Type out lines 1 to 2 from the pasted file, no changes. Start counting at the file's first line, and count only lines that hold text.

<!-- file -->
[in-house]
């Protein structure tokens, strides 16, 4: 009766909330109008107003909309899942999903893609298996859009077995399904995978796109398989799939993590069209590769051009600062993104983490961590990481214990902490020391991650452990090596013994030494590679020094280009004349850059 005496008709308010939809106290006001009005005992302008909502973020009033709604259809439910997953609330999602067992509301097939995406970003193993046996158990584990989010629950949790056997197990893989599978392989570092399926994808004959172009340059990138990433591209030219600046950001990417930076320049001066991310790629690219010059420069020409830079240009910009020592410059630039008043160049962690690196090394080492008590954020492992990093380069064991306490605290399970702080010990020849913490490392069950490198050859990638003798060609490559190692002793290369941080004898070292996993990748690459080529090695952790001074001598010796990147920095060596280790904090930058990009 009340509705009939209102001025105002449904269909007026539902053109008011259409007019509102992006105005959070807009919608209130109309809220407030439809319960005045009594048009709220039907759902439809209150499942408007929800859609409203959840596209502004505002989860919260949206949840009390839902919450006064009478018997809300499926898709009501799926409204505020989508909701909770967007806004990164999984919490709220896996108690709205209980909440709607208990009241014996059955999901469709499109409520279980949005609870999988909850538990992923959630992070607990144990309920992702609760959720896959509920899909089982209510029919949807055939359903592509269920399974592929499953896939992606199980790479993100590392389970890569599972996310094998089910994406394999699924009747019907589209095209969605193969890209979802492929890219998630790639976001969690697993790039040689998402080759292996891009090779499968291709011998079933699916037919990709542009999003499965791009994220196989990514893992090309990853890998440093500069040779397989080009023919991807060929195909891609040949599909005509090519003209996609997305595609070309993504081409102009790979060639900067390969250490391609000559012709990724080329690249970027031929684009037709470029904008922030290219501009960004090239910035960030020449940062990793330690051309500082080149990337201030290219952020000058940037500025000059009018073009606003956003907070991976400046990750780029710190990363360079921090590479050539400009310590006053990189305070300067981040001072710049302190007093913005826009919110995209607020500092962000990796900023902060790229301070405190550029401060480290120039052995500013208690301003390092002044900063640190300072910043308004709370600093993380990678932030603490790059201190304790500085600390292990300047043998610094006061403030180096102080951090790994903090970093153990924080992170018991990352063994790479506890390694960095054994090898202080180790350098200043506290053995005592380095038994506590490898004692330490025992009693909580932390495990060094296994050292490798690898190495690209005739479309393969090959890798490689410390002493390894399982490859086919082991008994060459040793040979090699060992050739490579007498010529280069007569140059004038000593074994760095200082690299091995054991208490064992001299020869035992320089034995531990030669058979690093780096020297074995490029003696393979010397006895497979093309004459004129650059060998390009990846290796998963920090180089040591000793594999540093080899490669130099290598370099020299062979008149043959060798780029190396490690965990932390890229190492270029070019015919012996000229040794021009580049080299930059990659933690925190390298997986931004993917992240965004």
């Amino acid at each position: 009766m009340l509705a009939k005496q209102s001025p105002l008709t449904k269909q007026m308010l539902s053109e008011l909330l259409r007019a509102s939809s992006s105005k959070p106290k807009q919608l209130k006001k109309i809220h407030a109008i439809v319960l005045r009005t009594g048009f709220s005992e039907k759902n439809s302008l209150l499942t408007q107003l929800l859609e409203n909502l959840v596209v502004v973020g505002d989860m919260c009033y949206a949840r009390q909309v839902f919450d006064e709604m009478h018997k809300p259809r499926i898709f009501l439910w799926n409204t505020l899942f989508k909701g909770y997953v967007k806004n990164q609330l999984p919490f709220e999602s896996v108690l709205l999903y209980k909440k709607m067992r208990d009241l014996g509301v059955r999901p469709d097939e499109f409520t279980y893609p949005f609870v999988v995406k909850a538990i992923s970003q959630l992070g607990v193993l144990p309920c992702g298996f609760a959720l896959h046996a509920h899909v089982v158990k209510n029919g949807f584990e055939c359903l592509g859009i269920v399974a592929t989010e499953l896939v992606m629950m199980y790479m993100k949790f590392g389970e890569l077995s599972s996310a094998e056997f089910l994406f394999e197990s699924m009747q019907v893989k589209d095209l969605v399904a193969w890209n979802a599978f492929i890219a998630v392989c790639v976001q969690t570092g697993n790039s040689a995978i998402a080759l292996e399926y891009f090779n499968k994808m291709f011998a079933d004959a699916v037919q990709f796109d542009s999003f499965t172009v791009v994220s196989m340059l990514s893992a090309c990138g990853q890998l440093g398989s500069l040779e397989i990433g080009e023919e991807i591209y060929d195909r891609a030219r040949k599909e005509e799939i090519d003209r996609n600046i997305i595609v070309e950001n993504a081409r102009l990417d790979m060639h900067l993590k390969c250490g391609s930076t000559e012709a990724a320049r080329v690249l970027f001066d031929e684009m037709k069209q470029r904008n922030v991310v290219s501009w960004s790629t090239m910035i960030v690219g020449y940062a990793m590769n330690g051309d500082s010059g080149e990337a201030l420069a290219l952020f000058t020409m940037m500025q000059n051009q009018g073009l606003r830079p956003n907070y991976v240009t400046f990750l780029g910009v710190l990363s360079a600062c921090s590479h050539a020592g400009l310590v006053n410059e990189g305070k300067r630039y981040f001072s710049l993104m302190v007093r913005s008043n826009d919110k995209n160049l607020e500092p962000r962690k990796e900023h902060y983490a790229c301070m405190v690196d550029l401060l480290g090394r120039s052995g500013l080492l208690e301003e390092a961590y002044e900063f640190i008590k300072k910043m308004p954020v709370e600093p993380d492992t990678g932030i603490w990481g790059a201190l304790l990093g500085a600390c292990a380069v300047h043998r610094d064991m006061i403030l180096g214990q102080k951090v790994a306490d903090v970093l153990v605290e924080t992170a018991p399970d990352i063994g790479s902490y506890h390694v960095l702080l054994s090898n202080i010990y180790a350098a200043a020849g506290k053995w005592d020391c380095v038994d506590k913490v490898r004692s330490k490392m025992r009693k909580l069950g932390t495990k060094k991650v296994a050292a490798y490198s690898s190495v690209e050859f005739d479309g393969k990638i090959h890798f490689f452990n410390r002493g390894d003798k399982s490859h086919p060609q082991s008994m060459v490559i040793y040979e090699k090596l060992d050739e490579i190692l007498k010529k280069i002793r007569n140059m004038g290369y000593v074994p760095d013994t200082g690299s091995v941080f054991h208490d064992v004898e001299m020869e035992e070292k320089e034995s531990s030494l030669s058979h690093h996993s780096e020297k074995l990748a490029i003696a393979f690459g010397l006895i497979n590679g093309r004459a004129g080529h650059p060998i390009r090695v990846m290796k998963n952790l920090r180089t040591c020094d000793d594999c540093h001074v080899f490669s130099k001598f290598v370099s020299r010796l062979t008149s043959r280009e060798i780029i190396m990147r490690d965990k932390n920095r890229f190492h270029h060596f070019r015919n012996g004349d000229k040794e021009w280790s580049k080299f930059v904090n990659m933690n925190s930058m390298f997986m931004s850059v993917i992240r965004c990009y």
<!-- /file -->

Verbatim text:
[in-house]
């Protein structure tokens, strides 16, 4: 009766909330109008107003909309899942999903893609298996859009077995399904995978796109398989799939993590069209590769051009600062993104983490961590990481214990902490020391991650452990090596013994030494590679020094280009004349850059 005496008709308010939809106290006001009005005992302008909502973020009033709604259809439910997953609330999602067992509301097939995406970003193993046996158990584990989010629950949790056997197990893989599978392989570092399926994808004959172009340059990138990433591209030219600046950001990417930076320049001066991310790629690219010059420069020409830079240009910009020592410059630039008043160049962690690196090394080492008590954020492992990093380069064991306490605290399970702080010990020849913490490392069950490198050859990638003798060609490559190692002793290369941080004898070292996993990748690459080529090695952790001074001598010796990147920095060596280790904090930058990009 009340509705009939209102001025105002449904269909007026539902053109008011259409007019509102992006105005959070807009919608209130109309809220407030439809319960005045009594048009709220039907759902439809209150499942408007929800859609409203959840596209502004505002989860919260949206949840009390839902919450006064009478018997809300499926898709009501799926409204505020989508909701909770967007806004990164999984919490709220896996108690709205209980909440709607208990009241014996059955999901469709499109409520279980949005609870999988909850538990992923959630992070607990144990309920992702609760959720896959509920899909089982209510029919949807055939359903592509269920399974592929499953896939992606199980790479993100590392389970890569599972996310094998089910994406394999699924009747019907589209095209969605193969890209979802492929890219998630790639976001969690697993790039040689998402080759292996891009090779499968291709011998079933699916037919990709542009999003499965791009994220196989990514893992090309990853890998440093500069040779397989080009023919991807060929195909891609040949599909005509090519003209996609997305595609070309993504081409102009790979060639900067390969250490391609000559012709990724080329690249970027031929684009037709470029904008922030290219501009960004090239910035960030020449940062990793330690051309500082080149990337201030290219952020000058940037500025000059009018073009606003956003907070991976400046990750780029710190990363360079921090590479050539400009310590006053990189305070300067981040001072710049302190007093913005826009919110995209607020500092962000990796900023902060790229301070405190550029401060480290120039052995500013208690301003390092002044900063640190300072910043308004709370600093993380990678932030603490790059201190304790500085600390292990300047043998610094006061403030180096102080951090790994903090970093153990924080992170018991990352063994790479506890390694960095054994090898202080180790350098200043506290053995005592380095038994506590490898004692330490025992009693909580932390495990060094296994050292490798690898190495690209005739479309393969090959890798490689410390002493390894399982490859086919082991008994060459040793040979090699060992050739490579007498010529280069007569140059004038000593074994760095200082690299091995054991208490064992001299020869035992320089034995531990030669058979690093780096020297074995490029003696393979010397006895497979093309004459004129650059060998390009990846290796998963920090180089040591000793594999540093080899490669130099290598370099020299062979008149043959060798780029190396490690965990932390890229190492270029070019015919012996000229040794021009580049080299930059990659933690925190390298997986931004993917992240965004």